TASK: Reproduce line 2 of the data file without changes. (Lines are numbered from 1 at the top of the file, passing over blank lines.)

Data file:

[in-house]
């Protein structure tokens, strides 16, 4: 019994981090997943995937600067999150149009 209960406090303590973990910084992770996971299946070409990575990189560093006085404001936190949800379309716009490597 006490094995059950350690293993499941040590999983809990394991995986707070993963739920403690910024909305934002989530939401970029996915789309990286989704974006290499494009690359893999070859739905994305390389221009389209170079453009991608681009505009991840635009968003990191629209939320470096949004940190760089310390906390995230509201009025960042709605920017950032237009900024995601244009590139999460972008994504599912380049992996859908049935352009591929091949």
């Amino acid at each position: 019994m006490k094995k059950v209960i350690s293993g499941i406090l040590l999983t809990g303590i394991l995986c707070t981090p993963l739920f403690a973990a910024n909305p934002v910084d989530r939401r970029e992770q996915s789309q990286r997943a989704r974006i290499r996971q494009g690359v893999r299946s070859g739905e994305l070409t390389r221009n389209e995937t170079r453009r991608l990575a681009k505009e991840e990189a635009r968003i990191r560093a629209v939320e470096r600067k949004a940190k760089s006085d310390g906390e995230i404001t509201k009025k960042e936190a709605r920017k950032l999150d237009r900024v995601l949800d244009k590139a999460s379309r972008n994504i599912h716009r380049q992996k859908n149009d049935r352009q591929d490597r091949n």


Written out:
């Protein structure tokens, strides 16, 4: 019994981090997943995937600067999150149009 209960406090303590973990910084992770996971299946070409990575990189560093006085404001936190949800379309716009490597 006490094995059950350690293993499941040590999983809990394991995986707070993963739920403690910024909305934002989530939401970029996915789309990286989704974006290499494009690359893999070859739905994305390389221009389209170079453009991608681009505009991840635009968003990191629209939320470096949004940190760089310390906390995230509201009025960042709605920017950032237009900024995601244009590139999460972008994504599912380049992996859908049935352009591929091949």